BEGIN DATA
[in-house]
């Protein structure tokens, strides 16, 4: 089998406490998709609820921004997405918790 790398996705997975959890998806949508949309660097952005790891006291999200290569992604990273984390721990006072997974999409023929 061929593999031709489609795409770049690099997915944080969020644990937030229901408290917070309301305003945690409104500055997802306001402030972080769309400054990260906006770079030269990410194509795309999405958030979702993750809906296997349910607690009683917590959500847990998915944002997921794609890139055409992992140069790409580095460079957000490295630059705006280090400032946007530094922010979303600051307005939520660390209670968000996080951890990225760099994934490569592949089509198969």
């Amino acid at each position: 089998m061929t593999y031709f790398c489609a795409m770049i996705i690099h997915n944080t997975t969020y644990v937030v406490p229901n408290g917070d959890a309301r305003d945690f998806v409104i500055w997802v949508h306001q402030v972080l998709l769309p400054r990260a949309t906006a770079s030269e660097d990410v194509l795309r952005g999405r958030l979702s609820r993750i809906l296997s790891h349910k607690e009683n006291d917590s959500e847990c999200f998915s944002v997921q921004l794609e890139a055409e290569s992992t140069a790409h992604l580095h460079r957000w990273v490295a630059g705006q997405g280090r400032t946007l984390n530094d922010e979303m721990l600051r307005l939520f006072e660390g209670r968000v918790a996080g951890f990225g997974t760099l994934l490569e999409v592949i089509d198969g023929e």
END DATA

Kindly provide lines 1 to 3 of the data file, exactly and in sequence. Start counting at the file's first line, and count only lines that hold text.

[in-house]
């Protein structure tokens, strides 16, 4: 089998406490998709609820921004997405918790 790398996705997975959890998806949508949309660097952005790891006291999200290569992604990273984390721990006072997974999409023929 061929593999031709489609795409770049690099997915944080969020644990937030229901408290917070309301305003945690409104500055997802306001402030972080769309400054990260906006770079030269990410194509795309999405958030979702993750809906296997349910607690009683917590959500847990998915944002997921794609890139055409992992140069790409580095460079957000490295630059705006280090400032946007530094922010979303600051307005939520660390209670968000996080951890990225760099994934490569592949089509198969």
């Amino acid at each position: 089998m061929t593999y031709f790398c489609a795409m770049i996705i690099h997915n944080t997975t969020y644990v937030v406490p229901n408290g917070d959890a309301r305003d945690f998806v409104i500055w997802v949508h306001q402030v972080l998709l769309p400054r990260a949309t906006a770079s030269e660097d990410v194509l795309r952005g999405r958030l979702s609820r993750i809906l296997s790891h349910k607690e009683n006291d917590s959500e847990c999200f998915s944002v997921q921004l794609e890139a055409e290569s992992t140069a790409h992604l580095h460079r957000w990273v490295a630059g705006q997405g280090r400032t946007l984390n530094d922010e979303m721990l600051r307005l939520f006072e660390g209670r968000v918790a996080g951890f990225g997974t760099l994934l490569e999409v592949i089509d198969g023929e």